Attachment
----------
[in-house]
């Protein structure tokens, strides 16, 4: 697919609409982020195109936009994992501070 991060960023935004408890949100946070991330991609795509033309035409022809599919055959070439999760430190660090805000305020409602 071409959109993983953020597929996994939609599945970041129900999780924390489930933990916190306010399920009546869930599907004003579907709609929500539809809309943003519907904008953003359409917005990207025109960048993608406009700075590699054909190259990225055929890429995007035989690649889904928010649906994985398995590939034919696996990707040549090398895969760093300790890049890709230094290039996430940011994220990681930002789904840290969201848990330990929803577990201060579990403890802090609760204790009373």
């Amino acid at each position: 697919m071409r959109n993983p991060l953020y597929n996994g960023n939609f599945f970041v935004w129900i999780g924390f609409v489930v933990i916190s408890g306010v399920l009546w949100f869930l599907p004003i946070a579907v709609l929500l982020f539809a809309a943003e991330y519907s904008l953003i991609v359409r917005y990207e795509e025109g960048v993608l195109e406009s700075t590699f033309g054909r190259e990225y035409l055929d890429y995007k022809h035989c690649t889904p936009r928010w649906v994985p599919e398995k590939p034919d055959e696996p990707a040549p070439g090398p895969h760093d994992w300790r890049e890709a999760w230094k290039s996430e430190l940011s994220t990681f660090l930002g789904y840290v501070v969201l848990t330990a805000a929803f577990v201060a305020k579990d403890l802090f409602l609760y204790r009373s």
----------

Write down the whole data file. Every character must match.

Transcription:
[in-house]
């Protein structure tokens, strides 16, 4: 697919609409982020195109936009994992501070 991060960023935004408890949100946070991330991609795509033309035409022809599919055959070439999760430190660090805000305020409602 071409959109993983953020597929996994939609599945970041129900999780924390489930933990916190306010399920009546869930599907004003579907709609929500539809809309943003519907904008953003359409917005990207025109960048993608406009700075590699054909190259990225055929890429995007035989690649889904928010649906994985398995590939034919696996990707040549090398895969760093300790890049890709230094290039996430940011994220990681930002789904840290969201848990330990929803577990201060579990403890802090609760204790009373």
């Amino acid at each position: 697919m071409r959109n993983p991060l953020y597929n996994g960023n939609f599945f970041v935004w129900i999780g924390f609409v489930v933990i916190s408890g306010v399920l009546w949100f869930l599907p004003i946070a579907v709609l929500l982020f539809a809309a943003e991330y519907s904008l953003i991609v359409r917005y990207e795509e025109g960048v993608l195109e406009s700075t590699f033309g054909r190259e990225y035409l055929d890429y995007k022809h035989c690649t889904p936009r928010w649906v994985p599919e398995k590939p034919d055959e696996p990707a040549p070439g090398p895969h760093d994992w300790r890049e890709a999760w230094k290039s996430e430190l940011s994220t990681f660090l930002g789904y840290v501070v969201l848990t330990a805000a929803f577990v201060a305020k579990d403890l802090f409602l609760y204790r009373s």